Eradicating malaria by 2050 — why study says it can be done
The information herein discusses the possibility of eradicating Malaria by 2050 as the global malaria incidence and death numbers have shown a decreasing trend.
A report published by the Lancet Commission on malaria eradication has concluded that it is possible to eradicate malaria as early as 2050 or within a generation if we resort to right strategies and sufficient funding. The report considered new epidemiological and financial analyses for coming up with this report. It is worth noting that global malaria incidence and death rates declined by 36% and 60% respectively since 2000.
In 2000, the numbers were - 262 million cases and 8,39,000 deaths which reduced to reported 219 million cases and 4,35,000 malaria deaths in 2017. These numbers are for 86 countries. In present times, more than half of the world’s countries are Malaria-free. But the story is not the same everywhere as there are over 200 million cases of malaria reported each year, claiming nearly half a million lives. The cases of Malaria are increasing in 55 countries in Africa, Asia and Latin America.
29 countries account for the large majority of new cases and 85% of global deaths in 2017. 27 of these are African countries and two countries (Nigeria and Democratic Republic of Congo) alone account for 36% of global cases. On the contrary, 38 countries had incidences of fewer than ten cases per 1,000 in 2017 and reported just 5% of total malaria deaths. Hence, there is inequity in Malaria cases. In order to estimate the possible scenarios for the distribution and intensity of Malaria in 2030 and 2050, the report used new modeling techniques.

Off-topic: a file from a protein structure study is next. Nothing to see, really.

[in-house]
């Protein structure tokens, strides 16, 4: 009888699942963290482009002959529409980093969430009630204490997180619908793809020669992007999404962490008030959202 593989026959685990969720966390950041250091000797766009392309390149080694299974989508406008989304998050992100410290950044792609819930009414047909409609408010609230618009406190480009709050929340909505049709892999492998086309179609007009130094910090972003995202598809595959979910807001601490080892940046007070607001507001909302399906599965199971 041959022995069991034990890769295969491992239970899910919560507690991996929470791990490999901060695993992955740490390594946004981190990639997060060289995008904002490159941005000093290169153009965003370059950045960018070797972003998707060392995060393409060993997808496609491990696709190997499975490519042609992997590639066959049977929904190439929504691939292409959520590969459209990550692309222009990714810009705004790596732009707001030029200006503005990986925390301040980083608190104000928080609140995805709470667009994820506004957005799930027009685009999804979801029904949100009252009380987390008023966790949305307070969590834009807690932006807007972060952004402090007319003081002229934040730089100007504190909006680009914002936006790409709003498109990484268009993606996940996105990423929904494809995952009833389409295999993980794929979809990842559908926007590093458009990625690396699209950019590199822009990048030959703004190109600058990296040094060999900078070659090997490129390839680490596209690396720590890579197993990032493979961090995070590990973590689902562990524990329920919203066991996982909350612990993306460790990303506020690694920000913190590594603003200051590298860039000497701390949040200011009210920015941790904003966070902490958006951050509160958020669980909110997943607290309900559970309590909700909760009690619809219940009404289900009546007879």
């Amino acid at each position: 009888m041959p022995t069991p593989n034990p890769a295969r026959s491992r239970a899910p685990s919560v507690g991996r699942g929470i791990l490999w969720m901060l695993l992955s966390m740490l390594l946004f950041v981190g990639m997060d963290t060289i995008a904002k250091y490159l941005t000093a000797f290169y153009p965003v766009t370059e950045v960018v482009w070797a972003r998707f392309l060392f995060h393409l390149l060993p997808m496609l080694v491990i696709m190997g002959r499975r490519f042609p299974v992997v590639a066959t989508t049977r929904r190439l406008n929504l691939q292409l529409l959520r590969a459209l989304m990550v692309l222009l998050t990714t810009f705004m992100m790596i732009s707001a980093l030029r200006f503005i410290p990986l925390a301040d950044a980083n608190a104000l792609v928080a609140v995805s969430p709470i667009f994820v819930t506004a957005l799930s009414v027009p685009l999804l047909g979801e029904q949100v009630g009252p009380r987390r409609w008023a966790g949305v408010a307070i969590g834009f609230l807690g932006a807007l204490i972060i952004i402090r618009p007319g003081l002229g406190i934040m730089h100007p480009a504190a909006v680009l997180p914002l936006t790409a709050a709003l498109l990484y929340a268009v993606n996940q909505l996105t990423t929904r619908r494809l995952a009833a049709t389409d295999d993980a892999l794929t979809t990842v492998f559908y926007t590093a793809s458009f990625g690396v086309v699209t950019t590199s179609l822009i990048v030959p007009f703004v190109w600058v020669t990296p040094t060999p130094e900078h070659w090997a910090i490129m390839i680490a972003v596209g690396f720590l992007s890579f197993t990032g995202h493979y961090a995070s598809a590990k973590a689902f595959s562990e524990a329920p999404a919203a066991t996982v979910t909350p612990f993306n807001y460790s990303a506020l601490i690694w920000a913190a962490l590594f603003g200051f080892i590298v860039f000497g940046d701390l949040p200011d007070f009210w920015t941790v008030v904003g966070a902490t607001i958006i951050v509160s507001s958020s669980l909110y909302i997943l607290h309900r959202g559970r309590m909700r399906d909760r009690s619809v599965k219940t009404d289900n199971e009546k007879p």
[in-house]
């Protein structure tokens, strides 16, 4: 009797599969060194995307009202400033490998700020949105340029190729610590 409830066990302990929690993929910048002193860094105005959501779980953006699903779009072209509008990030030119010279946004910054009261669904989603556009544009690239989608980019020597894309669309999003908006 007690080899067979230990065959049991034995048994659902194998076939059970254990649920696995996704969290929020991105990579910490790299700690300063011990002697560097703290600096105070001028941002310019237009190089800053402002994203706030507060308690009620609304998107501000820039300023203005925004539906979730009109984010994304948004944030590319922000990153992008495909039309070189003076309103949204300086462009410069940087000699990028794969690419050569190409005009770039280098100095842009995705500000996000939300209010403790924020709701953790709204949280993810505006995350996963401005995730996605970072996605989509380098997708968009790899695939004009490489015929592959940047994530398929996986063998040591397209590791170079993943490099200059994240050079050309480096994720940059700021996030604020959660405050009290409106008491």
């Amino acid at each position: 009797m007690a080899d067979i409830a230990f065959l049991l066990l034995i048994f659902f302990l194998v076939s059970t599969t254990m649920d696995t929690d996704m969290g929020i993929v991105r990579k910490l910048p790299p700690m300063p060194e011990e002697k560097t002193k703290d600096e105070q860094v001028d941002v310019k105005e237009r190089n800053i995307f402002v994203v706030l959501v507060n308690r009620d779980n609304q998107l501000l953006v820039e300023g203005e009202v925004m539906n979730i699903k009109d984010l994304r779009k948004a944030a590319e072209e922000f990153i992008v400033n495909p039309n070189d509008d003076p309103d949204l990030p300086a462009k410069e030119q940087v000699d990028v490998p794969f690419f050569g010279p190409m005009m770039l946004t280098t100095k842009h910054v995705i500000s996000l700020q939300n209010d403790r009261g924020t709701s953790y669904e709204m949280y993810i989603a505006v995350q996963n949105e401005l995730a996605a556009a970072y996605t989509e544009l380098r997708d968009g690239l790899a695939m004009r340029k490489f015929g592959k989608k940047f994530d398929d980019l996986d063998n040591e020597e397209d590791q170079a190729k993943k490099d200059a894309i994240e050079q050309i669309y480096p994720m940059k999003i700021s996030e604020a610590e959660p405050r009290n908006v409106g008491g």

As per the analysis, socioeconomic and environmental trends coupled with improved coverage of malaria interventions would help create a world in 2050 with malaria persisting only in pockets of low-level transmission in equatorial Africa. For eradicating Malaria by 2050, the report highlights three ways to quicken the decline in cases of Malaria. They are – 1) Improvement in implementation of malaria control programmes across the globe. 2) Development and roll out of innovative new tools to overcome the biological challenges to eradication and 3) Financial investment must be provided by malaria-endemic countries and other donors.
With improved techniques to eradicate Malaria, the world is well on course to eradicate Malaria by 2050. However, in Africa, more needs to be done as they are most susceptible to Malaria.